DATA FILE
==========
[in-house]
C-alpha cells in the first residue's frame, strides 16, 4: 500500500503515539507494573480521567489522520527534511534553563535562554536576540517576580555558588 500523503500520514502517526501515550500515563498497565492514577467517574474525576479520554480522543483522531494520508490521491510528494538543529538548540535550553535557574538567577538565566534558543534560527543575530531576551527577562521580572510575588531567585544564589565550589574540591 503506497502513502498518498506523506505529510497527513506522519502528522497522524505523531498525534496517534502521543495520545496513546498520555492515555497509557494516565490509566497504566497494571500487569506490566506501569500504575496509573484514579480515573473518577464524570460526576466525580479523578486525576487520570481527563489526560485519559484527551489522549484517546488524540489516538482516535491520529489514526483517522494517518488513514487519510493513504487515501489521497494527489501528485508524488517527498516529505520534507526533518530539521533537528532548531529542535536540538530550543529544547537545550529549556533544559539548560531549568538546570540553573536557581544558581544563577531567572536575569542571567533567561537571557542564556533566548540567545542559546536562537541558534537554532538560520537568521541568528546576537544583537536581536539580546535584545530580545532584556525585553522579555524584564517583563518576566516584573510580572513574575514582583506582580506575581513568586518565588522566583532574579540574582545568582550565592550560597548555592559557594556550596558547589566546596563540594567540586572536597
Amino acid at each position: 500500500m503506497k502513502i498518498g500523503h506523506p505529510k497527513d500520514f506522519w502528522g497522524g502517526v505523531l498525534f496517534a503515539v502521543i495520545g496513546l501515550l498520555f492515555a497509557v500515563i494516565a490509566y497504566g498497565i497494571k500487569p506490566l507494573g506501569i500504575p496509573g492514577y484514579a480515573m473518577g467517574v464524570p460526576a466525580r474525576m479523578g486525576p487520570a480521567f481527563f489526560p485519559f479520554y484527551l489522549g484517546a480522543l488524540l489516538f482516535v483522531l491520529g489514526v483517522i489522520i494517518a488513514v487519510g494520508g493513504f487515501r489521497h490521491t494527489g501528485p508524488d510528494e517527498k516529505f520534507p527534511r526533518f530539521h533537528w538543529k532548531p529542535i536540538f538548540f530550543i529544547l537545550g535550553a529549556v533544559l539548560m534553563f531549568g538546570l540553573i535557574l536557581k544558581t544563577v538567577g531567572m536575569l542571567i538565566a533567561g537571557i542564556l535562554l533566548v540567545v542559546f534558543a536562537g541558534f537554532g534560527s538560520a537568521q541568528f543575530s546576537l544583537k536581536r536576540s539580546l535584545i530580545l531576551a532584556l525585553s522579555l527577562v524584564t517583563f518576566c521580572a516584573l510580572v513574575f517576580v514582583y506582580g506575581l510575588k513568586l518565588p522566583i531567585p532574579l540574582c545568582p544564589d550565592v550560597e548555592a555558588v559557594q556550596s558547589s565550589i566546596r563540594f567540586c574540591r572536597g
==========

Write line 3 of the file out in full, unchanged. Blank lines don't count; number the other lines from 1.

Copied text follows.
Amino acid at each position: 500500500m503506497k502513502i498518498g500523503h506523506p505529510k497527513d500520514f506522519w502528522g497522524g502517526v505523531l498525534f496517534a503515539v502521543i495520545g496513546l501515550l498520555f492515555a497509557v500515563i494516565a490509566y497504566g498497565i497494571k500487569p506490566l507494573g506501569i500504575p496509573g492514577y484514579a480515573m473518577g467517574v464524570p460526576a466525580r474525576m479523578g486525576p487520570a480521567f481527563f489526560p485519559f479520554y484527551l489522549g484517546a480522543l488524540l489516538f482516535v483522531l491520529g489514526v483517522i489522520i494517518a488513514v487519510g494520508g493513504f487515501r489521497h490521491t494527489g501528485p508524488d510528494e517527498k516529505f520534507p527534511r526533518f530539521h533537528w538543529k532548531p529542535i536540538f538548540f530550543i529544547l537545550g535550553a529549556v533544559l539548560m534553563f531549568g538546570l540553573i535557574l536557581k544558581t544563577v538567577g531567572m536575569l542571567i538565566a533567561g537571557i542564556l535562554l533566548v540567545v542559546f534558543a536562537g541558534f537554532g534560527s538560520a537568521q541568528f543575530s546576537l544583537k536581536r536576540s539580546l535584545i530580545l531576551a532584556l525585553s522579555l527577562v524584564t517583563f518576566c521580572a516584573l510580572v513574575f517576580v514582583y506582580g506575581l510575588k513568586l518565588p522566583i531567585p532574579l540574582c545568582p544564589d550565592v550560597e548555592a555558588v559557594q556550596s558547589s565550589i566546596r563540594f567540586c574540591r572536597g